C I A NA G NG X-C 0 G II W-C -C A NA A NA V Z-C 0 NG W-C -C Y 0 X-C 0 Z-C 0 Y 0 Extensive Form Normal Form Figure 1: Taylor’s basic gun-control game. 2.1 The Basic Model Taylor’s basic model is a one-shot simultaneous-move game played between Player I, a potential victim who may or may not be armed, and Player II, a criminal who may or may not attack Player I. The game is played as illustrated in Figure 1. Player I and Player II move simultaneously, thus it is also a game of imperfect information (Binmore 1992: 501); the extensive form shown in Figure 1(a) could just as easily show the criminal as having the first move. Player I and Player II are assumed to be risk-neutral to simplify the calculation of payoffs. C in Figure 1 represents the cost of obtaining a gun, and is the sum of a constant, C , representing the price of a gun, and a variable, R, representing additional costs imposed by gun-control measures (271). Most importantly, varying R changes the nature of game’s Nash equilibria; the game is not a particular type (Prisoner’s Dilemma, Chicken, etc.) but one whose equilibria shift according to the R of a particular policy choice. The concern, then, is not so much a description or prediction of the player’s behaviour as it is the observation of changes in behaviour at different valuse of R. 1 R is assumed to be identical for Player I and Player II. Taylor expresses the preference relations of the game as Z 0 X W Y where Z and X are the criminal’s payoffs from attacking an armed and an unarrmed victim, 1 For a thorough treatment of altering the nature of a game via external variables, see Heckathorn (1996). 2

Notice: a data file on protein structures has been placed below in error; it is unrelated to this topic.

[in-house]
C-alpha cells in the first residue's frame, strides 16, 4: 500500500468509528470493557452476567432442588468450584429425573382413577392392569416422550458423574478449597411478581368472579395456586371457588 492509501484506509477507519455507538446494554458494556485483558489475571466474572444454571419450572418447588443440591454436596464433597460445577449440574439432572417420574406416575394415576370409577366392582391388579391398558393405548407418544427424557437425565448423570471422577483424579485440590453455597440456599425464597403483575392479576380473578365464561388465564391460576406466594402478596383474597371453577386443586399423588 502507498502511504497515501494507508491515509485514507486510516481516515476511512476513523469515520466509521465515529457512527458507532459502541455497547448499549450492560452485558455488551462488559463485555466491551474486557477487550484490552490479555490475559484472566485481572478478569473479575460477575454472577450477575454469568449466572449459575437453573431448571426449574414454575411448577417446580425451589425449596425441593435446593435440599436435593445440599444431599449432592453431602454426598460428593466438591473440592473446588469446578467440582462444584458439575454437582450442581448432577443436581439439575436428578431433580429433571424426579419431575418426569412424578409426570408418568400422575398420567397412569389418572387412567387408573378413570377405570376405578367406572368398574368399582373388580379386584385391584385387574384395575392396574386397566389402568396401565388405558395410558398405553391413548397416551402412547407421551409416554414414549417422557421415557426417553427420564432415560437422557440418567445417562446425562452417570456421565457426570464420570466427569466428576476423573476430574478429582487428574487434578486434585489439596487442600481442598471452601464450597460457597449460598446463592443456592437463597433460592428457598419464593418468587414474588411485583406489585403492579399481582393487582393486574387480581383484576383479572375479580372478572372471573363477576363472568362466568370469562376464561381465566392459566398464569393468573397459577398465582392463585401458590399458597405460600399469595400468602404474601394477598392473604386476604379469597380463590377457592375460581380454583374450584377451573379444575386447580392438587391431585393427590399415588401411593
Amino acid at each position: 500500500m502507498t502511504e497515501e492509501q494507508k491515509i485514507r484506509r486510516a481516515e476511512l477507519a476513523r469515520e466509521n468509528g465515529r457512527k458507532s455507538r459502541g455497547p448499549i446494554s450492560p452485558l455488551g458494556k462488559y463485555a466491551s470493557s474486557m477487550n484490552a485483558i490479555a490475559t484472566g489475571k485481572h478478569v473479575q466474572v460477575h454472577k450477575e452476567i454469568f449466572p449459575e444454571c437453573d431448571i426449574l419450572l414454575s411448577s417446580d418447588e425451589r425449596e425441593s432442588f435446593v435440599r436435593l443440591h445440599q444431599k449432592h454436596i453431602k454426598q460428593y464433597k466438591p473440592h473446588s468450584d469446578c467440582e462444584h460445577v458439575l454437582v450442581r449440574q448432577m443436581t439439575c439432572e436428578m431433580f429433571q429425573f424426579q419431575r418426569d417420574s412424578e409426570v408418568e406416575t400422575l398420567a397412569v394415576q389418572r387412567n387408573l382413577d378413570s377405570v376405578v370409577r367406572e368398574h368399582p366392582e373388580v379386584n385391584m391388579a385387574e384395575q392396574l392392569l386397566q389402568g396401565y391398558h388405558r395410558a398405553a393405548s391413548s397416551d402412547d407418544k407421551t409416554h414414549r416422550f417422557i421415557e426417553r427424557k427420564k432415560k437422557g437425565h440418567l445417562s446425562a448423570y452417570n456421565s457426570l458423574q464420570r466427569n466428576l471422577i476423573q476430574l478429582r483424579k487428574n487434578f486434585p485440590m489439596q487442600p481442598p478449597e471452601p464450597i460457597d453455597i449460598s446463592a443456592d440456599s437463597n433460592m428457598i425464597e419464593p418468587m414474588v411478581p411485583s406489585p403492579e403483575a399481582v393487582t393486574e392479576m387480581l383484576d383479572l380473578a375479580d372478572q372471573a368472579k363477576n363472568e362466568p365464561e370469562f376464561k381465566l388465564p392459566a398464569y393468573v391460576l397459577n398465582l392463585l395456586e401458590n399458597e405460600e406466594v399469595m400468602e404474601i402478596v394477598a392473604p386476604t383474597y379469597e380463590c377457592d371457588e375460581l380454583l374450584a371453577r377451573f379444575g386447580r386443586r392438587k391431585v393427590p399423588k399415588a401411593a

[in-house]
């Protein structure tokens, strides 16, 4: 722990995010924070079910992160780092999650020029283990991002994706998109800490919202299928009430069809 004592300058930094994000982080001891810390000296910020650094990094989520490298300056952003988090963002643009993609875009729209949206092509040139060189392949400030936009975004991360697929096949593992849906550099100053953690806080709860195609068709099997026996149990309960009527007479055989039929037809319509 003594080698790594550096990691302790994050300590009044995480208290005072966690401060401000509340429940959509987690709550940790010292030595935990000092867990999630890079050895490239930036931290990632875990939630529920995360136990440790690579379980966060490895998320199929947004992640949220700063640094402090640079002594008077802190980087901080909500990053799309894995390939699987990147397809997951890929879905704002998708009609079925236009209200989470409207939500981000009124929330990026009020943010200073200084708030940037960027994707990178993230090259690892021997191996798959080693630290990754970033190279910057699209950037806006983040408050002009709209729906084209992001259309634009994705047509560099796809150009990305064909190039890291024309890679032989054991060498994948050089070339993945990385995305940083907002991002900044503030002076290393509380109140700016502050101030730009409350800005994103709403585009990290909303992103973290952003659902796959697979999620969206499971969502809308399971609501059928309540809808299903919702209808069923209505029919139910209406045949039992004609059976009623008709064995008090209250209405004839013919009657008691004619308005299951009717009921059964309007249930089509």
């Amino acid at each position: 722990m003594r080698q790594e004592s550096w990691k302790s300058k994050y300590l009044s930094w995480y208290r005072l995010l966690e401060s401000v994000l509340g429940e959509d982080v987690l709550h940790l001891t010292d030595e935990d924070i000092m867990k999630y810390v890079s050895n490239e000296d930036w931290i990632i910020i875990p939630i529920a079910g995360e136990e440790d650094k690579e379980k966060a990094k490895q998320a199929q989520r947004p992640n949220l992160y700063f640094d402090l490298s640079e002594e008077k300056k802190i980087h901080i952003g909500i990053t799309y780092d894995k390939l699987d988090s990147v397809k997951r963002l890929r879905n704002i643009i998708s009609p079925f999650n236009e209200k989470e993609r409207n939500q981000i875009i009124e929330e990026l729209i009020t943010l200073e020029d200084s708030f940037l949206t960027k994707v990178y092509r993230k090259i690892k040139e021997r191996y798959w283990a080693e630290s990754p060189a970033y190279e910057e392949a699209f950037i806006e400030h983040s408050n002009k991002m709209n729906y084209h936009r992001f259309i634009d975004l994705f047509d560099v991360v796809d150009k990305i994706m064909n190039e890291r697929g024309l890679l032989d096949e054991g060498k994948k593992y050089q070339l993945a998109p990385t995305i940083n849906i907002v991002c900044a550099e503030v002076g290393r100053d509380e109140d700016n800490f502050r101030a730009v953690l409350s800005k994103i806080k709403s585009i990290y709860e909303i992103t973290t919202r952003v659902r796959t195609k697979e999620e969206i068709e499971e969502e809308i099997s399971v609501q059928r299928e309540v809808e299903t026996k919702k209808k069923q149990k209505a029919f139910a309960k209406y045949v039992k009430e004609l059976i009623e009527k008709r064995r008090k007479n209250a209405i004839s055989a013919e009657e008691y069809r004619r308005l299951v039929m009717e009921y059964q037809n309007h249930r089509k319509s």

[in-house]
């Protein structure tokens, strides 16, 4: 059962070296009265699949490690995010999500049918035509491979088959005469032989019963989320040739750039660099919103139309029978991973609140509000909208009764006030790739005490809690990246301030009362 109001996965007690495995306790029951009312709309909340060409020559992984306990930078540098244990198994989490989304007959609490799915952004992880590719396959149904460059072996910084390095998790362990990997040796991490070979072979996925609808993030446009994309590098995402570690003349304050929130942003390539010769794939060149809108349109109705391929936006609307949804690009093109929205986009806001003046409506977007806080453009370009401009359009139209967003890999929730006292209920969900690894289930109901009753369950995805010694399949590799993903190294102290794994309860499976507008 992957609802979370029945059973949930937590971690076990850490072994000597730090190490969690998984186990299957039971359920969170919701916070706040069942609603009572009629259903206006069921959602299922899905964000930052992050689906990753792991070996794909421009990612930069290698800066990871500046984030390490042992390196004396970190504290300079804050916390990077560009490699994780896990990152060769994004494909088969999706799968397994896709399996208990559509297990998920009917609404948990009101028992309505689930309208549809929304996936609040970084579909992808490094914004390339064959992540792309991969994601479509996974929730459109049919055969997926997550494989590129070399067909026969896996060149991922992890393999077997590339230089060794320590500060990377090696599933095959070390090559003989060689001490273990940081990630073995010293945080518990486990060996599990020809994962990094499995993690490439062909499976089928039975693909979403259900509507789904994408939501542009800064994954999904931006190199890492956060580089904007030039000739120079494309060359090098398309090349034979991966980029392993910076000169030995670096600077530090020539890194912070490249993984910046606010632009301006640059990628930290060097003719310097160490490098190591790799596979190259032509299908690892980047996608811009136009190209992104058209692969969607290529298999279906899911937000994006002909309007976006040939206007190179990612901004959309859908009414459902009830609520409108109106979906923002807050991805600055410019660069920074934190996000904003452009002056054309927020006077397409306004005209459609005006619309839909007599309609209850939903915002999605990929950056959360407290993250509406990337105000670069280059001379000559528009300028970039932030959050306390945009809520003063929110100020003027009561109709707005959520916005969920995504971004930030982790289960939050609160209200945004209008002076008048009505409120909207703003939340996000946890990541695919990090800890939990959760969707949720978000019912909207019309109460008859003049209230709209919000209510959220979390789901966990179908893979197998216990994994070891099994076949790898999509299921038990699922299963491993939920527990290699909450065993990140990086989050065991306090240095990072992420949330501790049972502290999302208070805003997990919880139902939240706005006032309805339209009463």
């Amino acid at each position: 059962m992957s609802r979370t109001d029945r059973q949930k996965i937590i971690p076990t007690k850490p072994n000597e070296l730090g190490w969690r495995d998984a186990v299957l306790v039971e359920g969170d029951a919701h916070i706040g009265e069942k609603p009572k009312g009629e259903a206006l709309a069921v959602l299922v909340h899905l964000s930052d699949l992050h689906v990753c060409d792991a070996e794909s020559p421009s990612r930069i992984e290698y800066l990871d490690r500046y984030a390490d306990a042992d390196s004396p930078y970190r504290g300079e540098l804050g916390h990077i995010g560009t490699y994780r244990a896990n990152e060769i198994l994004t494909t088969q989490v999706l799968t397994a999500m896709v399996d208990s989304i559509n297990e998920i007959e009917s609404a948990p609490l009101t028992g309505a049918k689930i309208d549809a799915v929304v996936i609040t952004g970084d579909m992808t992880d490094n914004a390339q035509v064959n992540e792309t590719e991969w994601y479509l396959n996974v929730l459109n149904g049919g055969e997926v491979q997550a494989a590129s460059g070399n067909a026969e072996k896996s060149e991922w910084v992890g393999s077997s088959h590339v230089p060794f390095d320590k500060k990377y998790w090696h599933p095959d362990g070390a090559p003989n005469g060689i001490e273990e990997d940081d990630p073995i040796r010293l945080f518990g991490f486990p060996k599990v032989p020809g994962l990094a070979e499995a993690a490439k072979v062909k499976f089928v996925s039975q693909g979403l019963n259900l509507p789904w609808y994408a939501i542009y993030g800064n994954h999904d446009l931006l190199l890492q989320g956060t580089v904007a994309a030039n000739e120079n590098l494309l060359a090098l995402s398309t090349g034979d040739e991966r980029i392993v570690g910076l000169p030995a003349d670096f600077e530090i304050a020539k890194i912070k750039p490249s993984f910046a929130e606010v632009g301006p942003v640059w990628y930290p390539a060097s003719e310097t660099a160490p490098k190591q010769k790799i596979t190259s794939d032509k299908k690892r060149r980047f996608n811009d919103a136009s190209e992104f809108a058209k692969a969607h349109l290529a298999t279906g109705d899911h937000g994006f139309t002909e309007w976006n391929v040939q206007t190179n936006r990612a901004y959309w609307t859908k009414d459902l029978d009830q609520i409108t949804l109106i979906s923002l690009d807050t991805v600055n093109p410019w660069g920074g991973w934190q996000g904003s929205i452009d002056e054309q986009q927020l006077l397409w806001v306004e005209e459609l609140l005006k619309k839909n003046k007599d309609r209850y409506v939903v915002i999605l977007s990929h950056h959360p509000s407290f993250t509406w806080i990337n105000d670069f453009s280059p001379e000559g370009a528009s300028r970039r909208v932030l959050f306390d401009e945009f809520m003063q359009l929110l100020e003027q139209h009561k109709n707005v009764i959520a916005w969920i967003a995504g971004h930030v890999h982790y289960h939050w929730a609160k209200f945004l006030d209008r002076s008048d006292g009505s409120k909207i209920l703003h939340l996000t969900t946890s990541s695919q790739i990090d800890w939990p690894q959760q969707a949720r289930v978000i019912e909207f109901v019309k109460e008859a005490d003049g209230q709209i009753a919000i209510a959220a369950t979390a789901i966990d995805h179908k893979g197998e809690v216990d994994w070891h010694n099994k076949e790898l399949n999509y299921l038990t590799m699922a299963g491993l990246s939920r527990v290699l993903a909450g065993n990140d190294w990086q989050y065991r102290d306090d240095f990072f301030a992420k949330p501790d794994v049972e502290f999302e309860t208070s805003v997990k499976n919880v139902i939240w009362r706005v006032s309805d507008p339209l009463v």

respectively, and W and Y are the armed and unarmed victim’s payoffs from an attack (271). This preference relation should immediately warn us that something is amiss; the relations (X W ), (Z W ), (X Y ), and (Z Y ) assume transferable utility, which except when explicitly dealing with a measurement of utility valued equally by both parties (for example, money) is an invalid assumption (Binmore 1992: 115). Luckily for us (or for Taylor!) the preferences which assume transferable utility are not compared with each other when payoffs are determined. The oversight does illustrate how easily errors can slip into otherwise-straightforward models. More curious is (0 X), which suggests that a criminal will prefer not attacking an armed victim to being evenly matched with him, which is nonintuitive given that Taylor explictly notes that the criminal in the encounter has the “advantage of surprise” (271). He uses this “advantage of surprise” in order to support (X W ), though, so discarding that relation allows us to discard the imprecise “advantage of surprise”, leaving a criminal preferring not attacking to being in a perflectly-matched fight, which, while not the only possibility, is at least a possibility. Having ensured that the surface imperfections in preference relations do not disturb the model, we can see where the model leads. 2.1.1 Taylor’s conclusions Taylor correctly perceives that sufficiently large values of C make [A, N G] and [N A, N G] Nash equilibria (273). In order to exclude these trivial cases, the range of C is restricted to values low enough to force mixed strategies. In mixed strategies, Player I has a certain probability of being armed, and Player II has a certain probability of attacking; the Nash equilibrium is the point at which the respective probabilities balance out such that a player is indifferent about choosing one strategy over the other. Taylor’s calculations of payoffs are technically accurate and merit no discussion here other than to note the payoff to Player I, which is the dependent variable which we wish to maximize in determining gun-control policy, that is, choosing a value for R. Thay payoff is CY /(W Y ). The derivative of that with respect to R is Y /(W Y ) which is negative, leading to a startling observation: any increase in the cost of obtaining a gun reduces the payoff for the victim. In other words, the model is consistent with Polsby’s conclusions. (In fact, the payoff function for Player I is discontinuous; when it no longer pays off for Player II to use a gun (ie., when Z C), Player I’s payoff raises to 0 in the utopian outcome [N G, N A]. Taylor, assuming universal disarmament unrealistic, discards that outcome (275); while not explicitly true to the model, this seems a reasonable restriction, especially in light of 3